Today’s political environment rarely lends itself to bipartisanship and cooperation. So when congressional leaders from both sides of the aisle come together to deliver a legislative victory for Americans, it needs to be reported fairly and honestly. Unfortunately, that doesn’t always happen. Sadly, this week’s reporting on the Taxpayer First Act is one example.

The bill, which passed the House of Representatives unanimously on April 9, will be the first reform of the agency since 1998 if it’s enacted. We’ve spent years working on this legislation, which passed the House three times before this year and nearly passed the Senate last year but for year-end politics, to achieve a worthwhile goal: making the IRS a service-first agency working on behalf of taxpayers. In other words, to make the agency a resource, not an adversary.

At the 11th hour, rumors about a so-called ban on the IRS offering free tax filing to Americans began to surface. The misinformation could be found in a story published by ProPublica, titled “Congress Is About to Ban the Government From Offering Free Online Tax Filing. Thank TurboTax.”


Many Americans pay nothing to file their federal tax returns. That’s because of what’s known as the Free File program, which allows anyone who makes under $66,000 per year to file their taxes with the help of private online software and without having to pay for it. Private companies that offer this service to assist Americans with filing their tax returns each year don’t charge them for the help. The Taxpayer First Act would simply require the IRS to maintain this existing 16-year-old program, which is available to 70 percent of American taxpayers.

ProPublica reported that this bill bans the IRS from creating its own online filing system. That is flat out wrong. The bill simply requires the agency to continue the Free File program, which it originally started without congressional direction.

The truth is that the Taxpayer First Act would require the IRS to maintain the Free File program as it has generally been run since 2002. This means the agreement the IRS entered into with tax-return-preparation companies would continue. That agreement does say the IRS agrees not to compete with these companies in offering free tax-return-preparation software, which the IRS doesn’t have the ability to do anyway.

But what the ProPublica article failed to report is that the Free File program already allows the IRS to later offer such service as long as the private companies are given notice and can get out of the deal. Furthermore, the most recent agreement made between the IRS and tax-return-preparation companies in 2018 maintains this condition. Simply put, the Taxpayer First Act doesn’t prohibit the IRS from doing anything it can’t already do other than cancel the entire Free File program outright.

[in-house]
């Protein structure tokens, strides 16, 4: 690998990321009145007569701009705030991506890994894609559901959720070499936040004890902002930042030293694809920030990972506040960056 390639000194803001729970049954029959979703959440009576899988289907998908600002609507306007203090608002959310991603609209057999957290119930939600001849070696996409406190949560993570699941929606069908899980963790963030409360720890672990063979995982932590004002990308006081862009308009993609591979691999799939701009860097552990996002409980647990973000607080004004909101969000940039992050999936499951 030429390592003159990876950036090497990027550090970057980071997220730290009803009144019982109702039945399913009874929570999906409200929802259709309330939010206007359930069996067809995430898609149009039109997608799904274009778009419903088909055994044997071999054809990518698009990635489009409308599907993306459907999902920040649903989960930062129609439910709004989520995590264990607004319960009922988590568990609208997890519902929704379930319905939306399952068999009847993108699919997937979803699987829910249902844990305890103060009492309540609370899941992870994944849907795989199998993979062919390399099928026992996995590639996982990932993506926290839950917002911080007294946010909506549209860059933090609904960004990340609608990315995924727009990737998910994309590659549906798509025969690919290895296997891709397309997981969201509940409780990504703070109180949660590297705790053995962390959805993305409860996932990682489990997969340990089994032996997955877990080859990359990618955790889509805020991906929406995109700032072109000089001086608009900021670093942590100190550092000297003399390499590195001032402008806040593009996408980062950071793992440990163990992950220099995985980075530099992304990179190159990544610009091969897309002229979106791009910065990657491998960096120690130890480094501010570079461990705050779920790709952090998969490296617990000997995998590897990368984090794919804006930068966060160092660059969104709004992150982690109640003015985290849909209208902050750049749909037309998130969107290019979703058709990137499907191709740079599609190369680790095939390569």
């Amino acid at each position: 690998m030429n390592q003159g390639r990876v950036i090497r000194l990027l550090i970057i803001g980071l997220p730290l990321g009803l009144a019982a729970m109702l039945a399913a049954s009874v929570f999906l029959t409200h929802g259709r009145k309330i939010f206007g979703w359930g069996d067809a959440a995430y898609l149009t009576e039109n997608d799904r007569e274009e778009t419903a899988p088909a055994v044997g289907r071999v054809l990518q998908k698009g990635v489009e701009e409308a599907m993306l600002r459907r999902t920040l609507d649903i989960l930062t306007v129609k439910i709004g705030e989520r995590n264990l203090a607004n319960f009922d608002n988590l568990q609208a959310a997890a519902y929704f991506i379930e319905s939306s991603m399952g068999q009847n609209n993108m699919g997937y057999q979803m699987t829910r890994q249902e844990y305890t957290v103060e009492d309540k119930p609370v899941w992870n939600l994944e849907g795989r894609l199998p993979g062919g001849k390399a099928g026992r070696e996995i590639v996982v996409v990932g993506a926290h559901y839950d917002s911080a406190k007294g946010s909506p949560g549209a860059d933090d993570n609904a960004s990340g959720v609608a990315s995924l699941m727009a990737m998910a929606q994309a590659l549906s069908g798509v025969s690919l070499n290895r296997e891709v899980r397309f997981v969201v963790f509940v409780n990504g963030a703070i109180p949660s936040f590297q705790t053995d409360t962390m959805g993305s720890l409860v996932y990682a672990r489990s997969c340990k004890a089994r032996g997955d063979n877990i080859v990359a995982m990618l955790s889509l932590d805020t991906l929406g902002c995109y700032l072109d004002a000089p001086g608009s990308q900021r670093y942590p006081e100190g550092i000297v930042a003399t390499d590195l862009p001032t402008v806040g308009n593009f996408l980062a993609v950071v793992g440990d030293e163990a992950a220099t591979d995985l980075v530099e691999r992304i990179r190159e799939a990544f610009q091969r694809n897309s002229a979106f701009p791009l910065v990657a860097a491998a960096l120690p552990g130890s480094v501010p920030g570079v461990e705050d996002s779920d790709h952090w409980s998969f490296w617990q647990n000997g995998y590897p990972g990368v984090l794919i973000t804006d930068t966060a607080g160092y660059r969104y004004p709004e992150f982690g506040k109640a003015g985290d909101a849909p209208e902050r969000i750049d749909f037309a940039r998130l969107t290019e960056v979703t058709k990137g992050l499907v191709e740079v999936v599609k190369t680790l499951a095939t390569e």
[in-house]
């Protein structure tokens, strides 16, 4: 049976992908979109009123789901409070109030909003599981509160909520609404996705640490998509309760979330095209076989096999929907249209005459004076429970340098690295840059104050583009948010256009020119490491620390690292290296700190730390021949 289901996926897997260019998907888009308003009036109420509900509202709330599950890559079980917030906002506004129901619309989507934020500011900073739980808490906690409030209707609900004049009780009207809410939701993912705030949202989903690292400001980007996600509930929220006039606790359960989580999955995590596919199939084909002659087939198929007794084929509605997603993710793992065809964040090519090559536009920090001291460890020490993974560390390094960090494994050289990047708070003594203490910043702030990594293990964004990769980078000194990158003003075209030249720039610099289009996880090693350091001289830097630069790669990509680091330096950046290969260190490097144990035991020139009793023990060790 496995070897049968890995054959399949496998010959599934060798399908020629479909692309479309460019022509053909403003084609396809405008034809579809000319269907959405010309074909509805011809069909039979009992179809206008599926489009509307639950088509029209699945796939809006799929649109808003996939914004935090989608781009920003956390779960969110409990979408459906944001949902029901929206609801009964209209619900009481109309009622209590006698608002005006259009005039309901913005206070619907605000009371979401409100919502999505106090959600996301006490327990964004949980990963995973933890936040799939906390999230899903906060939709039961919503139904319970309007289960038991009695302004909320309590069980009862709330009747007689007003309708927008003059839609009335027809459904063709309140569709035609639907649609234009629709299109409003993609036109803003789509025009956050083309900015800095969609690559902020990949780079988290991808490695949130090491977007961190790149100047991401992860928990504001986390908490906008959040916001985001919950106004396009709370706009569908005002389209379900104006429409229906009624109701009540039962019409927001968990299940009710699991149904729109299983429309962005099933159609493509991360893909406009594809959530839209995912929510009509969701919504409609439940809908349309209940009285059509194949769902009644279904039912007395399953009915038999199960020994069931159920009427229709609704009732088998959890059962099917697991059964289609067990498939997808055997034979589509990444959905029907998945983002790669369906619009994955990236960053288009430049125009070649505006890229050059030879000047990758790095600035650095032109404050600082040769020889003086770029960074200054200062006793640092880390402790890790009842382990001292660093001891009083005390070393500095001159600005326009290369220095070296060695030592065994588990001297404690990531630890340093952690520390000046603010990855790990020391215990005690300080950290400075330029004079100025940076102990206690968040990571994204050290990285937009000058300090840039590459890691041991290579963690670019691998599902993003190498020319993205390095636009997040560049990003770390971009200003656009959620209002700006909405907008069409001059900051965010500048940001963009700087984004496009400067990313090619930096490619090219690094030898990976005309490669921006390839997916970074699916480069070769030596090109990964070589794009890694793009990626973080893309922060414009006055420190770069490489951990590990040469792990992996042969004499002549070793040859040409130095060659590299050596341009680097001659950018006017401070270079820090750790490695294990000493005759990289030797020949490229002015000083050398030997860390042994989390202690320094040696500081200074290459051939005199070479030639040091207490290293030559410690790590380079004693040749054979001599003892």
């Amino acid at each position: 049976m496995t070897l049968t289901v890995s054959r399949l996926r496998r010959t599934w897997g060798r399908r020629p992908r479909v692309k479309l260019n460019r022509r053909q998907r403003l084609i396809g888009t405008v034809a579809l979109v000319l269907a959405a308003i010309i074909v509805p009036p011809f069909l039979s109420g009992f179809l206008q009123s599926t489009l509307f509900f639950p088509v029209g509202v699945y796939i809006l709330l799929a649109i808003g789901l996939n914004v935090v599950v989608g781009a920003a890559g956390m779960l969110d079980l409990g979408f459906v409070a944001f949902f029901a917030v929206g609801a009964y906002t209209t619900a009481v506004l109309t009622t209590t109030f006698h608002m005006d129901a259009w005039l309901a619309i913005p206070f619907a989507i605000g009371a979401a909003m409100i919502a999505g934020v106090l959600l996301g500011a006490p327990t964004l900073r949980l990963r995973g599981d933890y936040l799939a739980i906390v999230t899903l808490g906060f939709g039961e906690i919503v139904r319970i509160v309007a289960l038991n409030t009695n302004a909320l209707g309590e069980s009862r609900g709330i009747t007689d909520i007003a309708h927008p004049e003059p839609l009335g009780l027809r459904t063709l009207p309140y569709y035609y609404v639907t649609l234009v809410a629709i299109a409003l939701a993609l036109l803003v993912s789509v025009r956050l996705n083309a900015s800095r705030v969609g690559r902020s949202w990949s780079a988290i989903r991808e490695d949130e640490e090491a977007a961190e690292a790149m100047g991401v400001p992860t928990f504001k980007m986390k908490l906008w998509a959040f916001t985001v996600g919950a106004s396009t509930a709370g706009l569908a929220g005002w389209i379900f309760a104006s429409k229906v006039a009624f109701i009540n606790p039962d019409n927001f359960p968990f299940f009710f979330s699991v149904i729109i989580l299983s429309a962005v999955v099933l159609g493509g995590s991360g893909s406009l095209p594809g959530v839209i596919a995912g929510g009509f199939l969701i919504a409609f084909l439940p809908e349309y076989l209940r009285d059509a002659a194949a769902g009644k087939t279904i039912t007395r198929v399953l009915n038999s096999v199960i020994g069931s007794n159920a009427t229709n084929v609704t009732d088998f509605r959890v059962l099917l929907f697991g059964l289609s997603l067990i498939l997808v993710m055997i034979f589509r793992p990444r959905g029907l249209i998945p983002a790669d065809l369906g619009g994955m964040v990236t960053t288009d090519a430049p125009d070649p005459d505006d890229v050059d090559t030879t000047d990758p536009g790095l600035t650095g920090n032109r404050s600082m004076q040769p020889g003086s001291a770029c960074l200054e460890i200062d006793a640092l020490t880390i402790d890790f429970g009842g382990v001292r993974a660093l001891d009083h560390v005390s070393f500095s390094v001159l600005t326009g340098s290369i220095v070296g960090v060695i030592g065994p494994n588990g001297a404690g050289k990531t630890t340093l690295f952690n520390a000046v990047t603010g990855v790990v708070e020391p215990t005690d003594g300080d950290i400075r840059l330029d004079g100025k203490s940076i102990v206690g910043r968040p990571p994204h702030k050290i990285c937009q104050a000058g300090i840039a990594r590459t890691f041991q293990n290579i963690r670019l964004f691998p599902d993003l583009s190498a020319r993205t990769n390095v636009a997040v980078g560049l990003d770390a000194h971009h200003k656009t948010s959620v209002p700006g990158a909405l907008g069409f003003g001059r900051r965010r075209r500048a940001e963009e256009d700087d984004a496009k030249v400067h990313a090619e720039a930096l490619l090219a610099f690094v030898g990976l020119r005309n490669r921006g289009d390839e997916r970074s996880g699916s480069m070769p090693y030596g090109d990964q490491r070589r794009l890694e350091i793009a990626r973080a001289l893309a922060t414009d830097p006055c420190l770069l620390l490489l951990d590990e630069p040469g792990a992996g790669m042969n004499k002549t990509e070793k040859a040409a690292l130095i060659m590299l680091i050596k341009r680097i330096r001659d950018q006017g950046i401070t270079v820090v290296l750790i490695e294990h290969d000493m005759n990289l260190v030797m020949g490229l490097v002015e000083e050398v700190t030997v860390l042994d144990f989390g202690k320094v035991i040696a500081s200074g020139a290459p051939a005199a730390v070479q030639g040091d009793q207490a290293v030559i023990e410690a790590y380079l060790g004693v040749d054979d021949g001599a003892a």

The Taxpayer First Act is designed with taxpayers in mind. It will create an independent appeals board to oversee disputes between filers and the IRS, so taxpayers receive fair hearings. It will rein in the IRS and require it to respect taxpayers’ rights during investigations, preventing the seizure of property without due process. It will hold the agency accountable for taxpayer dollars used to upgrade cybersecurity measures and increase agency tools to combat identity theft. It will protect lower-income taxpayers by extending the Volunteer Income Tax Assistance Matching Grant Program (VITA), which provides them with another option for free tax-preparation assistance and ensures that the IRS can make referrals to those needing assistance to lower-income taxpayer clinics.

The Taxpayer First Act is a bipartisan victory for Americans but the fast-and-loose reporting of what it does or doesn’t do has diminished what should’ve been a clear celebration of cooperative government.


The IRS should be a tax administrator, not merely an enforcement arm. That difference is more than semantic. Americans should be able to pick up the phone, go on the internet, or visit an IRS office and receive the service they deserve. The Taxpayer First Act is a huge step toward that goal, and we should be celebrating this bipartisanship win.

At a time when political partisanship seems to be at an all-time high, it’s important to highlight shared victories that benefit the American people, and it should be done without bias or agenda. The Taxpayer First Act is a significant, bipartisan achievement. It’s our hope that moving forward, it is reported with honesty and objectivity.